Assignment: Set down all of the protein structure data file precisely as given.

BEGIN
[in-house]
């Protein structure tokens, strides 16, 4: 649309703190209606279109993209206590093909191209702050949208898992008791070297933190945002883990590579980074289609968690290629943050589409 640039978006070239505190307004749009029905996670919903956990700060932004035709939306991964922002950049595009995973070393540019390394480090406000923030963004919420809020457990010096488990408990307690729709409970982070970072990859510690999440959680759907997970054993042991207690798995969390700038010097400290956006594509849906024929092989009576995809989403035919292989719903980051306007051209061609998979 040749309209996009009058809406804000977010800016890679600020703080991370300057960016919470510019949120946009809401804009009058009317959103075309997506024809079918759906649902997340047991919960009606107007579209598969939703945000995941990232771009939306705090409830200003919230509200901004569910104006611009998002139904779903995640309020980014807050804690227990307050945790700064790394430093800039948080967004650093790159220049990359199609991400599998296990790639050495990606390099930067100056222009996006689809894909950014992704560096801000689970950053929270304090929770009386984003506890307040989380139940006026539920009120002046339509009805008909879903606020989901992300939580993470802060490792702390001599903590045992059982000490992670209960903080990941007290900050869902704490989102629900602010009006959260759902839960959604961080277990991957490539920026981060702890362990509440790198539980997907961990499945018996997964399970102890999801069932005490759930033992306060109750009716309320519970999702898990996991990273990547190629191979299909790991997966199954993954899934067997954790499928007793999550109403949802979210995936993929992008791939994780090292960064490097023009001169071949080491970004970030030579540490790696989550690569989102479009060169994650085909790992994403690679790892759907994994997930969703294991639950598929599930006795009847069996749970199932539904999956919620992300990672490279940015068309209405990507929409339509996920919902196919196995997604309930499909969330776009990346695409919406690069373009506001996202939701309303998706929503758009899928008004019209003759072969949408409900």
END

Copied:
[in-house]
């Protein structure tokens, strides 16, 4: 649309703190209606279109993209206590093909191209702050949208898992008791070297933190945002883990590579980074289609968690290629943050589409 640039978006070239505190307004749009029905996670919903956990700060932004035709939306991964922002950049595009995973070393540019390394480090406000923030963004919420809020457990010096488990408990307690729709409970982070970072990859510690999440959680759907997970054993042991207690798995969390700038010097400290956006594509849906024929092989009576995809989403035919292989719903980051306007051209061609998979 040749309209996009009058809406804000977010800016890679600020703080991370300057960016919470510019949120946009809401804009009058009317959103075309997506024809079918759906649902997340047991919960009606107007579209598969939703945000995941990232771009939306705090409830200003919230509200901004569910104006611009998002139904779903995640309020980014807050804690227990307050945790700064790394430093800039948080967004650093790159220049990359199609991400599998296990790639050495990606390099930067100056222009996006689809894909950014992704560096801000689970950053929270304090929770009386984003506890307040989380139940006026539920009120002046339509009805008909879903606020989901992300939580993470802060490792702390001599903590045992059982000490992670209960903080990941007290900050869902704490989102629900602010009006959260759902839960959604961080277990991957490539920026981060702890362990509440790198539980997907961990499945018996997964399970102890999801069932005490759930033992306060109750009716309320519970999702898990996991990273990547190629191979299909790991997966199954993954899934067997954790499928007793999550109403949802979210995936993929992008791939994780090292960064490097023009001169071949080491970004970030030579540490790696989550690569989102479009060169994650085909790992994403690679790892759907994994997930969703294991639950598929599930006795009847069996749970199932539904999956919620992300990672490279940015068309209405990507929409339509996920919902196919196995997604309930499909969330776009990346695409919406690069373009506001996202939701309303998706929503758009899928008004019209003759072969949408409900």